EU proposes 750 billion-euro coronavirus recovery fund

BRUSSELS (HRNW) — The European Union proposed Wednesday a 750 billion-euro ($825 billion) recovery fund to help countries weather a painful recession triggered by the coronavirus and bridge divisions over the conditions that should be attached for access to the money.

The fund, to be mostly made up of grants and tied to the 27 member nations’ common budget, comes as the world’s biggest trading bloc enters its deepest-ever recession, weighed down by the impact of the coronavirus. Virtually every country has broken the EU’s deficit limit as they’ve spent to keep health care systems, businesses and jobs alive.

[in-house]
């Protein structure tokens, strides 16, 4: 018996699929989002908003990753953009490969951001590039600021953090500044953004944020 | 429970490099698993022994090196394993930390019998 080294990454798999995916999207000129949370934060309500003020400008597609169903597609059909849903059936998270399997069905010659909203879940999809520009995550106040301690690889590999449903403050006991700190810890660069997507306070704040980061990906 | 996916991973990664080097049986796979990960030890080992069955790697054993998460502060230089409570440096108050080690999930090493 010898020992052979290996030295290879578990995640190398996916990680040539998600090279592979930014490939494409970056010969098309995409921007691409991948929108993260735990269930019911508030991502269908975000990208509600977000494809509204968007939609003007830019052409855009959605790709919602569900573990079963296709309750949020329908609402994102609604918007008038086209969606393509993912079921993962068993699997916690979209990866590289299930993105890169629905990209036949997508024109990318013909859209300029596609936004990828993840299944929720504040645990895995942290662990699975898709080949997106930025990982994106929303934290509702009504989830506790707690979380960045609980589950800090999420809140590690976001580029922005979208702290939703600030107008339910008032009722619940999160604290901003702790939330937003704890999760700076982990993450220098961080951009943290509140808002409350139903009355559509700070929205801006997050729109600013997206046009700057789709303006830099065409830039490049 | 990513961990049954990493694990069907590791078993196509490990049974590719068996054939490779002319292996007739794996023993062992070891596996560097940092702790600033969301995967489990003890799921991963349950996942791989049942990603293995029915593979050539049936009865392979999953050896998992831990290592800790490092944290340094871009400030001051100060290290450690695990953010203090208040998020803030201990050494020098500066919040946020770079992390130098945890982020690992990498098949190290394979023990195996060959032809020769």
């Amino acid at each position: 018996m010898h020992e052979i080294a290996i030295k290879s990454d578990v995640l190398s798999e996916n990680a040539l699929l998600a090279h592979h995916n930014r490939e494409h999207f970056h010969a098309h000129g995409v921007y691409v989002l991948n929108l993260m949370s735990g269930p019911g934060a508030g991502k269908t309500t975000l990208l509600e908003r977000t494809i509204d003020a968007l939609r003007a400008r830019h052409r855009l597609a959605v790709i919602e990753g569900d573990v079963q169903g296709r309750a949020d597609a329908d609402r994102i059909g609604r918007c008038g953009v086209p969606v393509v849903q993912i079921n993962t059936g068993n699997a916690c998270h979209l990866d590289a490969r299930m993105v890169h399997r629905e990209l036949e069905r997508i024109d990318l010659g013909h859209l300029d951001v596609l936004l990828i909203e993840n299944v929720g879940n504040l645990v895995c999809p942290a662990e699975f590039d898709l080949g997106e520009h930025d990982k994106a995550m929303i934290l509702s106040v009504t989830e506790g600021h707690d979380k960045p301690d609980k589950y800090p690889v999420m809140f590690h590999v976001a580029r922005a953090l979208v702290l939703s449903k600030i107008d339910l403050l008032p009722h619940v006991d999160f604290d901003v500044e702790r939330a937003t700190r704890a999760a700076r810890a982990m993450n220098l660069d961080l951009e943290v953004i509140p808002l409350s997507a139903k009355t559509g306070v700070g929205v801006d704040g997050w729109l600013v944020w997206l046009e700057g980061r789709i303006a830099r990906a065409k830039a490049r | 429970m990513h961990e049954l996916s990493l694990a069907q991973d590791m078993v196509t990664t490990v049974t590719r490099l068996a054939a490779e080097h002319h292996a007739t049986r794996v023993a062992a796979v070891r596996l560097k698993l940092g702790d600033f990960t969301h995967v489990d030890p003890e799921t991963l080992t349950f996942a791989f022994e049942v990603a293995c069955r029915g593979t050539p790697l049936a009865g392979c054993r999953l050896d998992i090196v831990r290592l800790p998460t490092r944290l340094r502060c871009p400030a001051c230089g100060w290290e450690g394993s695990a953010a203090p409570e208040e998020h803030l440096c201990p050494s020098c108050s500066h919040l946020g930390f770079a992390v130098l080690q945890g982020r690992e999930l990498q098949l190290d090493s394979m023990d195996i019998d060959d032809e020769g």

While citizens across Europe are slowly returning to work and students move gradually offline and head back to classrooms, hardest-hit countries like Italy and Spain remain in desperate needs of funds and want to avoid any long-term wrangling. Barely off the press, the proposal received mixed reviews, with Dutch officials notably cool on it.

President Ursula von der Leyen told EU lawmakers as she unveiled the plan. “This is Europe’s moment. Our willingness to act must live up to the challenges we are all facing.”

Von der Leyen said that the fund, which is dubbed Next Generation EU and must be endorsed by every country, is “providing an ambitious answer,” and she urged European nations to set aside their divisions.

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